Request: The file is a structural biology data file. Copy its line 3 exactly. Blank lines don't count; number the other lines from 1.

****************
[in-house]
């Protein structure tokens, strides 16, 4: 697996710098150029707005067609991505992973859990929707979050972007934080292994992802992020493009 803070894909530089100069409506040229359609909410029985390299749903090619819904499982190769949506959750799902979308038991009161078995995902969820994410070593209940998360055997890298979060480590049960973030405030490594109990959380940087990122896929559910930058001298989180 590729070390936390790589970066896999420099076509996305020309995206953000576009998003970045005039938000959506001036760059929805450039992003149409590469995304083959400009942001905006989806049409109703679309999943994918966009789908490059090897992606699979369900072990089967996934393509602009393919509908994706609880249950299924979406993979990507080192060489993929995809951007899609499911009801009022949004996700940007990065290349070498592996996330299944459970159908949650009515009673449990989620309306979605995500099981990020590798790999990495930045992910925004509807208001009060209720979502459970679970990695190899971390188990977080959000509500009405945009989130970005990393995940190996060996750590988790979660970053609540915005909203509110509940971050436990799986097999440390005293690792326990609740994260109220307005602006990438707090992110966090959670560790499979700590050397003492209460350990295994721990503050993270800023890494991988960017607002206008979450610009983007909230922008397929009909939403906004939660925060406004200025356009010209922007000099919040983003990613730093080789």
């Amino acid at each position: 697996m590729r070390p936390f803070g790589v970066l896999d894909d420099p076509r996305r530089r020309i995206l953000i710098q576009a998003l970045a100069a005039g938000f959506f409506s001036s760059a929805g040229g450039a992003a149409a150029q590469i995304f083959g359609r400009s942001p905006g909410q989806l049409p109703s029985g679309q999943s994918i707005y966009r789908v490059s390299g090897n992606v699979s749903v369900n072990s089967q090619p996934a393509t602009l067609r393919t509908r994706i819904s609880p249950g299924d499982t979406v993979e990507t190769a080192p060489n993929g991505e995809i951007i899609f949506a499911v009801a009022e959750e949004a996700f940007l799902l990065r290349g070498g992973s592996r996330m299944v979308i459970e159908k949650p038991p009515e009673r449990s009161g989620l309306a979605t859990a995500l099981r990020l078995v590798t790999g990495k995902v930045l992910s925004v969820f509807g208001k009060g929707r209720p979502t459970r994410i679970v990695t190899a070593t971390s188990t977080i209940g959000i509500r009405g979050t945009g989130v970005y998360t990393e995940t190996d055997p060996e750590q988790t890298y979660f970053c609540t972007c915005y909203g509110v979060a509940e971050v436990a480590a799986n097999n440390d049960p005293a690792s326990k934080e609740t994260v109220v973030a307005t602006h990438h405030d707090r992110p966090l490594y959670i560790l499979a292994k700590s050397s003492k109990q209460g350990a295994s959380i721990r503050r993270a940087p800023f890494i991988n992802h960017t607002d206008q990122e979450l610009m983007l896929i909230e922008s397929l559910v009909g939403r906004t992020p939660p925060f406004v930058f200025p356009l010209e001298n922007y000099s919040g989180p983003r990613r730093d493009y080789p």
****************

């Amino acid at each position: 697996m590729r070390p936390f803070g790589v970066l896999d894909d420099p076509r996305r530089r020309i995206l953000i710098q576009a998003l970045a100069a005039g938000f959506f409506s001036s760059a929805g040229g450039a992003a149409a150029q590469i995304f083959g359609r400009s942001p905006g909410q989806l049409p109703s029985g679309q999943s994918i707005y966009r789908v490059s390299g090897n992606v699979s749903v369900n072990s089967q090619p996934a393509t602009l067609r393919t509908r994706i819904s609880p249950g299924d499982t979406v993979e990507t190769a080192p060489n993929g991505e995809i951007i899609f949506a499911v009801a009022e959750e949004a996700f940007l799902l990065r290349g070498g992973s592996r996330m299944v979308i459970e159908k949650p038991p009515e009673r449990s009161g989620l309306a979605t859990a995500l099981r990020l078995v590798t790999g990495k995902v930045l992910s925004v969820f509807g208001k009060g929707r209720p979502t459970r994410i679970v990695t190899a070593t971390s188990t977080i209940g959000i509500r009405g979050t945009g989130v970005y998360t990393e995940t190996d055997p060996e750590q988790t890298y979660f970053c609540t972007c915005y909203g509110v979060a509940e971050v436990a480590a799986n097999n440390d049960p005293a690792s326990k934080e609740t994260v109220v973030a307005t602006h990438h405030d707090r992110p966090l490594y959670i560790l499979a292994k700590s050397s003492k109990q209460g350990a295994s959380i721990r503050r993270a940087p800023f890494i991988n992802h960017t607002d206008q990122e979450l610009m983007l896929i909230e922008s397929l559910v009909g939403r906004t992020p939660p925060f406004v930058f200025p356009l010209e001298n922007y000099s919040g989180p983003r990613r730093d493009y080789p």